(Nov. 6) Upon further reflection, most of the supply side of the industry remains pleased with the proposed rules for mandatory country-of-origin labeling released Oct. 27.

Some of the specifics and costs associated with the U.S. Department of Agriculture’s rules continue to be debated.

Under the new proposals, for example, country designations can be as simple as “USA” or “UK,” which is important from the standpoint of PLU stickers. Under the voluntary guidelines, the stickers were required to say “Product of the USA.”

This is an issue with Florida citrus suppliers who use PLU stickers with the phrase “Fresh From Florida.”

“I’m still a little concerned,” said Bruce McEvoy, president of Seald Sweet LLC, Vero Beach, Fla. “There are still issues with PLU stickers. They’re little things, but they’re inventory issues.”

Still under debate is the cost for retailers to implement labeling. The USDA listed a range from $582 million to $3.9 billion the first year, which has been one of the primary reasons retailers have been fighting the law.

A study released in May by the University of Florida estimated first-year labeling costs for retailers at $70 million to $193 million, which the study noted is one-tenth of a cent per pound for the covered commodities.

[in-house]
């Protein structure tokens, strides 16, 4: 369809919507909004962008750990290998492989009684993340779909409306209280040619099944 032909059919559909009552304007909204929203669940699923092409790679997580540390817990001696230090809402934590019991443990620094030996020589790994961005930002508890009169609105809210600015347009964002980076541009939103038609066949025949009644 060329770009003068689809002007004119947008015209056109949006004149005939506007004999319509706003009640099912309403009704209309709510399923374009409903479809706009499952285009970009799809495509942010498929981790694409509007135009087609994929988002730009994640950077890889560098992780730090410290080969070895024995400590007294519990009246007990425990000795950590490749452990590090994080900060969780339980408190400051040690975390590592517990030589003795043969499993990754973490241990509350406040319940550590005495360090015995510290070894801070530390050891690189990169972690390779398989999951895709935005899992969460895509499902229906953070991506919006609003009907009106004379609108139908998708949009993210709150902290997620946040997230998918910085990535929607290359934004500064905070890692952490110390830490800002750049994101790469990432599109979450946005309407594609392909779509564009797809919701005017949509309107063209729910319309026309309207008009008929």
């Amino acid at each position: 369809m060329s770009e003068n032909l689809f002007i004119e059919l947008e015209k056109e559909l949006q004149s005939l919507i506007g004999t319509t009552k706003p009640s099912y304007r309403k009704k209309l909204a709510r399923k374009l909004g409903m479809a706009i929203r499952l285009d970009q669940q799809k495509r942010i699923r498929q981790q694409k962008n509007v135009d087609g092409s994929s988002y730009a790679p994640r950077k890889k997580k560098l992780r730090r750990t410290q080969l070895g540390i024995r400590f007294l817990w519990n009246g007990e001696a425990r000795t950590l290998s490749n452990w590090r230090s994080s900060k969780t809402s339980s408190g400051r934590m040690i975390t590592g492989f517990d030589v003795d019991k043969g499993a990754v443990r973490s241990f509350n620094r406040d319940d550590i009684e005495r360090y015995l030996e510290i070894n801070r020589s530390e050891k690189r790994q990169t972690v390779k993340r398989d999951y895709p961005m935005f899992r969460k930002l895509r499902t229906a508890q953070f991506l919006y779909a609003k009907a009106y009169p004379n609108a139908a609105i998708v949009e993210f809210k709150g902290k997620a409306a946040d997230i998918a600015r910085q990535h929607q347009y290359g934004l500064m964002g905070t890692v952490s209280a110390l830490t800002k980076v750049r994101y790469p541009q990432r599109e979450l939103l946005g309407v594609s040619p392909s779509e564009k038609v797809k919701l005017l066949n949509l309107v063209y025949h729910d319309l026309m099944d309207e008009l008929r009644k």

“We commend the USDA for incorporating the comments of the (Florida Fruit and Vegetable Association) and other industry groups in writing the proposed labeling rule,” said Mike Stuart, president of FFVA. “In the weeks ahead we will be examining this proposal, particularly the controversial cost estimates, to develop our response and input for the final rule.”

Matt McInerney, executive vice president of Western Growers, Irvine, Calif., said his organization was pleased with the USDA proposals and would continue to sift through the 203-page document to find areas that can be improved upon. One of those areas will be the cost of implementation, he said.

“It’s a disparaging range,” McInerney said. “There is no quantitative way to get a handle around it. With the greatest of respect (to the USDA), I can’t see that full cost being there.”

Charles Hall, executive director of the Georgia Fruit and Vegetable Association, La Grange, said the new provisions take the retailers off the hook and called the issues a political football game that has the growers caught in the middle.

“The USDA seems to have addressed all of the concerns the retailers had to make this a reasonable, workable law,” he said. “I would hope retailers would show support on this now.”

Ray Gilmer, director of public affairs for the FFVA, agreed with Hall.

“This is a tremendous step forward,” he said. “We have yet to see this from the retail side.”

Although there are still issues to be addressed during a 60-day public response period that ends Dec. 29, the consensus is the USDA made the controversial legislation much more palatable for all parties involved.

In addition to produce, the country-of-origin labeling law covers meat, fish and peanuts.

Final rules for implementation must be in place by Sept. 30, when the law goes into effect.